Besides the mosque in Kashgar, we visited other mosques in Xinjiang including the Juma Mosque in Hotan that features a distinct Uygur architectural style.

Most trainees at the centers are Muslims who were involved in terrorist and extremist activities. After touring the facility, I asked Haireti why I hadn’t seen any trainees praying at the center.

“We respect the religious freedom of all the trainees,” he answered. “But according to the law of the People’s Republic of China, religious activities are not allowed in public places such as hospitals, railway stations, bus stations, shopping centers and schools. The law also applies to the training center.”

Although most trainees are Uygur Muslims, non-Muslim trainees are also found at the centers. At the Shule County center, I met 36-year-old Paher Tursun, a non-Muslim father of two, who had disseminated terrorist videos on the internet.

“I downloaded a video and forwarded it to my friends with no idea that it was wrong,” recounted Paher Tursun. He had previously sold used cars online, and his wife had owned a restaurant.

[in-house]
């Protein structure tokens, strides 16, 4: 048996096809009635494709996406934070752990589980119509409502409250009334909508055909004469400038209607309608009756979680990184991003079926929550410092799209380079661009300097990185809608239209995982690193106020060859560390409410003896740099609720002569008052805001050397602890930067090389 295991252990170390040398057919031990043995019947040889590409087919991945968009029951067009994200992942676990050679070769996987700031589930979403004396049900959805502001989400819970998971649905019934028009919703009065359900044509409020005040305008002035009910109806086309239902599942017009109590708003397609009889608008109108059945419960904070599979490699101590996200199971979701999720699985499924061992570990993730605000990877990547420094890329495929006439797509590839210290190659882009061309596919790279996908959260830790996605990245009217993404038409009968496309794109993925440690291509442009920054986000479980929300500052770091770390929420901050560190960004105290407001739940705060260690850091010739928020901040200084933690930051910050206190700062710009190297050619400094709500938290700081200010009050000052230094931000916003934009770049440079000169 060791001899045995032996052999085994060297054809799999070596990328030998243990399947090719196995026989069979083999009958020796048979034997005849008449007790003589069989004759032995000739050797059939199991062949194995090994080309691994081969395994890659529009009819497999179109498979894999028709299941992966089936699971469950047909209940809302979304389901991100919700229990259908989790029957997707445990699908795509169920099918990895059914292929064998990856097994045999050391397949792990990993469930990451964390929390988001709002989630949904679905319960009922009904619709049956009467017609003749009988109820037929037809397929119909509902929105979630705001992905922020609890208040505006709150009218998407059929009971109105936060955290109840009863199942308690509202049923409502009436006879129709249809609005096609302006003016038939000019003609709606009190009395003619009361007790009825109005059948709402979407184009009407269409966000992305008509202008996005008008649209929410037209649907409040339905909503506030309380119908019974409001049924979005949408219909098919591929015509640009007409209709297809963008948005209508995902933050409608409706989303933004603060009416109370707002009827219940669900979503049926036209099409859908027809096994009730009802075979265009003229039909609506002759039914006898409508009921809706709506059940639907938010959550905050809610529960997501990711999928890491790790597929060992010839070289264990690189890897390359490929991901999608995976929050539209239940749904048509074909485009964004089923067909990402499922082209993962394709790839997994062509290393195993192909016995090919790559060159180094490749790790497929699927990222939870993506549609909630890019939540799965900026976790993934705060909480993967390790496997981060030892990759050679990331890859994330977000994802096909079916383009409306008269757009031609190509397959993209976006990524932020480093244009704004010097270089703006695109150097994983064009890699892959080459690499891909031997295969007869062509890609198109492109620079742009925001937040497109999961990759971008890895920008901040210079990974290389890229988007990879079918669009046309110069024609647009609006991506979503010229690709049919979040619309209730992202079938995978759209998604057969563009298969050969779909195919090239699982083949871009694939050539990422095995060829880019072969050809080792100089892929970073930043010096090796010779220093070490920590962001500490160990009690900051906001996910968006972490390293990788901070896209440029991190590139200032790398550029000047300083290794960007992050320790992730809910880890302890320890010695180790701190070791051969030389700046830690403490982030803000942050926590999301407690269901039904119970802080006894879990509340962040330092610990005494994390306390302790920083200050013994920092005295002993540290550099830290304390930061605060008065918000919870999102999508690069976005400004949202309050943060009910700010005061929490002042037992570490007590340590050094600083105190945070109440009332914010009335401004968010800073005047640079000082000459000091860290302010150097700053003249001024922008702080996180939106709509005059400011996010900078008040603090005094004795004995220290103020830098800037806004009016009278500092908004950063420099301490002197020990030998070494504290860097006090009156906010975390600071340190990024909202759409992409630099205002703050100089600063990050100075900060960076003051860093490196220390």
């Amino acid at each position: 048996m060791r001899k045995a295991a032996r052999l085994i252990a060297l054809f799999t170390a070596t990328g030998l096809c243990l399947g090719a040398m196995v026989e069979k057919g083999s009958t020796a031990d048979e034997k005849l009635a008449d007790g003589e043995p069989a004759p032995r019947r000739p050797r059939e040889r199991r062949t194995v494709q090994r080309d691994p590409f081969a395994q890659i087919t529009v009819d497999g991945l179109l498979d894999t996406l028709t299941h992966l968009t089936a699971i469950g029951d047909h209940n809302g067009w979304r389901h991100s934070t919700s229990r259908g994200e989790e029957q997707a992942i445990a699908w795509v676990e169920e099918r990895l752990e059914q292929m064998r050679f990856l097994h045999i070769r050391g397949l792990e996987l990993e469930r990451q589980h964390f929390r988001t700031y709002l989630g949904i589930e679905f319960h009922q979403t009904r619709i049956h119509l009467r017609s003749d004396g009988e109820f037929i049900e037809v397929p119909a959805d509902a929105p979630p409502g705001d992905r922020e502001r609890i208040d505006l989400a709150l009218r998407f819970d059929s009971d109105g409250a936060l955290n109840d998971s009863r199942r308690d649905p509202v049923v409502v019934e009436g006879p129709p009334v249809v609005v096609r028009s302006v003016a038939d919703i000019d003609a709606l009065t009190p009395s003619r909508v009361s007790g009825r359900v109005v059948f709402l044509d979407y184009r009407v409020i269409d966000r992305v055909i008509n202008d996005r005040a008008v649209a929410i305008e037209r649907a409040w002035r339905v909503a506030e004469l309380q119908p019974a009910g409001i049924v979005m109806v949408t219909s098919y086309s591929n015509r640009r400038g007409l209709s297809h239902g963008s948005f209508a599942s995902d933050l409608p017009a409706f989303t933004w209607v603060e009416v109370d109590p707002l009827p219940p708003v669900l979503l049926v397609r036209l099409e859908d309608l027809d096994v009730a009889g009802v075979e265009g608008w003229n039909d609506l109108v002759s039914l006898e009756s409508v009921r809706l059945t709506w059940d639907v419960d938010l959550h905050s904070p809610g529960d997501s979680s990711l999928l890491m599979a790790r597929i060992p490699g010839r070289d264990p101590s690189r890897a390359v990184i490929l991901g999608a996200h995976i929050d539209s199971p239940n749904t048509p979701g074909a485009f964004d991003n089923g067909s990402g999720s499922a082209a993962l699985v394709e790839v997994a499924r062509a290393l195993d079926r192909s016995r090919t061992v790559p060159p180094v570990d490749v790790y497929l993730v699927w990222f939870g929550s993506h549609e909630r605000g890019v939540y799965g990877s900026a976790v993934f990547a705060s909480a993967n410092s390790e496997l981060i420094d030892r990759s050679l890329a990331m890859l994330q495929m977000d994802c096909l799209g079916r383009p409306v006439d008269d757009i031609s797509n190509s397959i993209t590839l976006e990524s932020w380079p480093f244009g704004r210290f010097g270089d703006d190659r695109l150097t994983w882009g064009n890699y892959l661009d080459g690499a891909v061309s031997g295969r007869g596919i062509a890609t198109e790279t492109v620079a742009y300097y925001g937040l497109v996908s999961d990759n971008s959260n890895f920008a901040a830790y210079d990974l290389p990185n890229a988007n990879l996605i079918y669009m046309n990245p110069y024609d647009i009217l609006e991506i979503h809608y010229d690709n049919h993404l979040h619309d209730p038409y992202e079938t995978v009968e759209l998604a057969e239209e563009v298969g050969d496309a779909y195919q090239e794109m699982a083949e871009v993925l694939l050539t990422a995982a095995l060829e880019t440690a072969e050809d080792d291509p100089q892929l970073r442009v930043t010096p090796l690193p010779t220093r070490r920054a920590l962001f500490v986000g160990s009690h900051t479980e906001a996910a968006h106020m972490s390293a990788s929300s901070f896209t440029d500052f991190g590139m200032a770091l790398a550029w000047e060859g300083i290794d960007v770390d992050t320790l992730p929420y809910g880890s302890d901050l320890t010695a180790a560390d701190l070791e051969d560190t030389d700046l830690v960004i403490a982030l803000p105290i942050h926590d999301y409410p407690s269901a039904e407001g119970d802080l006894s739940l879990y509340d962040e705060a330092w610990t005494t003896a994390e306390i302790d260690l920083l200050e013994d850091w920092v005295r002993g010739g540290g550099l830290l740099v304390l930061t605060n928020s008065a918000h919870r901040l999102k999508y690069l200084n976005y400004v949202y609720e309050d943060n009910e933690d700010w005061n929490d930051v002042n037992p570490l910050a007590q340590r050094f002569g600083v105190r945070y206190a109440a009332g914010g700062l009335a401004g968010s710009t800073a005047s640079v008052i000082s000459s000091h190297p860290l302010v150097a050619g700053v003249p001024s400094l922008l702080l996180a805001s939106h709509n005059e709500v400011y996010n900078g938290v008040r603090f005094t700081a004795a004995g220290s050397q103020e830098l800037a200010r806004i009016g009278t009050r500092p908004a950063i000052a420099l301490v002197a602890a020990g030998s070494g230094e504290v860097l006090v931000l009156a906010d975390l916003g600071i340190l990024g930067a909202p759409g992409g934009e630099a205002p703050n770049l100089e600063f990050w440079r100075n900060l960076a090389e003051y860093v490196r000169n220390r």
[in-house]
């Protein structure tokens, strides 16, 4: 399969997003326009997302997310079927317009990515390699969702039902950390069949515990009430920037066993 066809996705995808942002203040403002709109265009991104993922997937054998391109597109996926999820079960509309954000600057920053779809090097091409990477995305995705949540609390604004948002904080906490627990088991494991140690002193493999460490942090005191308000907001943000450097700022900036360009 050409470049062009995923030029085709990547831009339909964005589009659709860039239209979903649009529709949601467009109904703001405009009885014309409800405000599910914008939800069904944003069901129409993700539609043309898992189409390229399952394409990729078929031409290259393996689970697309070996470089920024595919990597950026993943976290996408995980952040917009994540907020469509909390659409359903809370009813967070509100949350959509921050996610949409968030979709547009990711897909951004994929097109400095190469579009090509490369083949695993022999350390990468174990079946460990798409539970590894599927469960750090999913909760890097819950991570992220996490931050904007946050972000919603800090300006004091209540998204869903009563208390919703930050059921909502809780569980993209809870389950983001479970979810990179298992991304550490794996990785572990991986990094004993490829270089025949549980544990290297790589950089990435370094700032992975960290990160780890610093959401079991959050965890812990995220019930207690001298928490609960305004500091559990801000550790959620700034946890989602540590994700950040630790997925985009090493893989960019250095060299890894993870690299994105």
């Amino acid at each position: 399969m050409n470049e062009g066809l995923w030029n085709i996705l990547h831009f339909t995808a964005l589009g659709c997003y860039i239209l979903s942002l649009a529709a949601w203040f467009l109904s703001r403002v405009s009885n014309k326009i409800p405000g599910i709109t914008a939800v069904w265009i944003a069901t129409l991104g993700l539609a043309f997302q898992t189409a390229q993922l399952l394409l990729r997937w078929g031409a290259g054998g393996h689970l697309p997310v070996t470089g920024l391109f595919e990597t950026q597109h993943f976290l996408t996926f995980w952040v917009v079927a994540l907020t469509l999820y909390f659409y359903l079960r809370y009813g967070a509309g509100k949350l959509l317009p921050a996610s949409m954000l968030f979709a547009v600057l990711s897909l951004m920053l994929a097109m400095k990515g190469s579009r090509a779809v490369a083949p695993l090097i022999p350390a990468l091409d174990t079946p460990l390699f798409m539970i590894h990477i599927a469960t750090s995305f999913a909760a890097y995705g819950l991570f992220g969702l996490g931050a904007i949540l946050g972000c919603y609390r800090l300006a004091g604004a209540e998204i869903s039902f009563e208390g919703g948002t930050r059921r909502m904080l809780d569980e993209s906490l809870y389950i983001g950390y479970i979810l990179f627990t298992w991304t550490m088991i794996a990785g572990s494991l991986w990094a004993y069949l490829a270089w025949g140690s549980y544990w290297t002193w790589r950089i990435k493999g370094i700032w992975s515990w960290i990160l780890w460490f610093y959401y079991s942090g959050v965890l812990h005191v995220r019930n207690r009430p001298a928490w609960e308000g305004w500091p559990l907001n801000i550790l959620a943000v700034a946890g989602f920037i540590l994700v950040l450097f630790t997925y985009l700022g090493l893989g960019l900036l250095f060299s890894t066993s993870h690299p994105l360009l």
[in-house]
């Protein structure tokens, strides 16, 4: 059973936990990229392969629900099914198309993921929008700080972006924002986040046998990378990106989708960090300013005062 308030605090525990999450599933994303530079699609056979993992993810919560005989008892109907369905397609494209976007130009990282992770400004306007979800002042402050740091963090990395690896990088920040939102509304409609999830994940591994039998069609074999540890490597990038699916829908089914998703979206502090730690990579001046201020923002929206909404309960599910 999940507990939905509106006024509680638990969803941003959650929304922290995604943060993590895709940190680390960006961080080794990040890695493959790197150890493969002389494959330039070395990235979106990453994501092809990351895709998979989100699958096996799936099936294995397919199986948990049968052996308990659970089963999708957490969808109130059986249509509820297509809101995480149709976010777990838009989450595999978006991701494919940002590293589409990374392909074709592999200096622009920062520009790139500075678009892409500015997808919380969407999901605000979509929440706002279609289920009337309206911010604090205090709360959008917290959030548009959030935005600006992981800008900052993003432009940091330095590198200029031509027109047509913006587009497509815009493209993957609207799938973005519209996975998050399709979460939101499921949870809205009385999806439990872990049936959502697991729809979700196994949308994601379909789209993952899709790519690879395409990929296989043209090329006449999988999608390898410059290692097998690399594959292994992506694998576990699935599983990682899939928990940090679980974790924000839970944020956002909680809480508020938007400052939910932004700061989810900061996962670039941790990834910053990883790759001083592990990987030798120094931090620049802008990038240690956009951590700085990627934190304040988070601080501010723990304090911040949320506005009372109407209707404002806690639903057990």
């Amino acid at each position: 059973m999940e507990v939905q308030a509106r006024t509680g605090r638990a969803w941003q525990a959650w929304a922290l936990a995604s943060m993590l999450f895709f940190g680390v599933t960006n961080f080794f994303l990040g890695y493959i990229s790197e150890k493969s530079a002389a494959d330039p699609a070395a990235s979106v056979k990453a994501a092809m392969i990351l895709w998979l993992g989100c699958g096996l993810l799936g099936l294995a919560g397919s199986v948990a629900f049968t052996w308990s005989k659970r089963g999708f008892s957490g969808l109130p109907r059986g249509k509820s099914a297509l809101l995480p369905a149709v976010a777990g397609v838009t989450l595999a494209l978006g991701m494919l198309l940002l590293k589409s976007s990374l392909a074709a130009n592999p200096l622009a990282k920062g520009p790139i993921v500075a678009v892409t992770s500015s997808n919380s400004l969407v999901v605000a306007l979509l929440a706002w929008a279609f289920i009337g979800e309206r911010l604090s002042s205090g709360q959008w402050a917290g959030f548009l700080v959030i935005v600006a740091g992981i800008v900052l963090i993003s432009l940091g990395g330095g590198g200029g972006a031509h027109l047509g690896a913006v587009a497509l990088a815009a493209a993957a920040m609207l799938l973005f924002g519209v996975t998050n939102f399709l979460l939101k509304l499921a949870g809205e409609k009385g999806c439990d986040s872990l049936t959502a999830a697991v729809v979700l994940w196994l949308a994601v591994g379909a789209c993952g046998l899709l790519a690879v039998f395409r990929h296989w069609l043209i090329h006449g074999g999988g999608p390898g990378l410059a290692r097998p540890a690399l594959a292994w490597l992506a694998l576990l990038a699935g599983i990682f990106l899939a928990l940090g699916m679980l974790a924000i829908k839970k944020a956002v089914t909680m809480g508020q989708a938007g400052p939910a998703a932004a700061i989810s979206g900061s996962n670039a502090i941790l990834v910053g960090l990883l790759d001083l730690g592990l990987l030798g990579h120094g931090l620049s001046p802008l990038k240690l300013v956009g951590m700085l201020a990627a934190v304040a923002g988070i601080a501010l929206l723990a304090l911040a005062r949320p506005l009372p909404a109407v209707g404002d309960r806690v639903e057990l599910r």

At the same training center, trainee Mahmati Ali told me that China’s counter-terrorism law is not tailored for any religion or ethnic group.

Effective Training

“From the outset, we sign an agreement with trainees on the purpose, mode and program of training,” explained Mahmuti Mamuti, director of the Hotan County Vocational Training Center, “Standard Chinese language training helps them communicate with others in society. Law training helps them improve their ability to distinguish between right and wrong. Vocational skills training helps them get employed and earn a stable income.”

Ali stressed that trainees were not interrogated before being admitted to the training center and that they had chosen their training program voluntarily. He also noted that China’s current counter-terrorism measures and assessments of trainees follow laws and regulations.

In addressing terrorist activities, the Chinese government has learned from experience of the international community and considered the actual situation in Xinjiang.

Mamuti said that the purpose of the measures is to ensure that the younger generation complies with laws and regulations. He considers the training a great success so far, as affirmed by the families and relatives of the trainees.

“Our results demonstrate the effectiveness of training in countering terrorist and extremist activities,” he concluded.

Copyedited by Tian Yuerong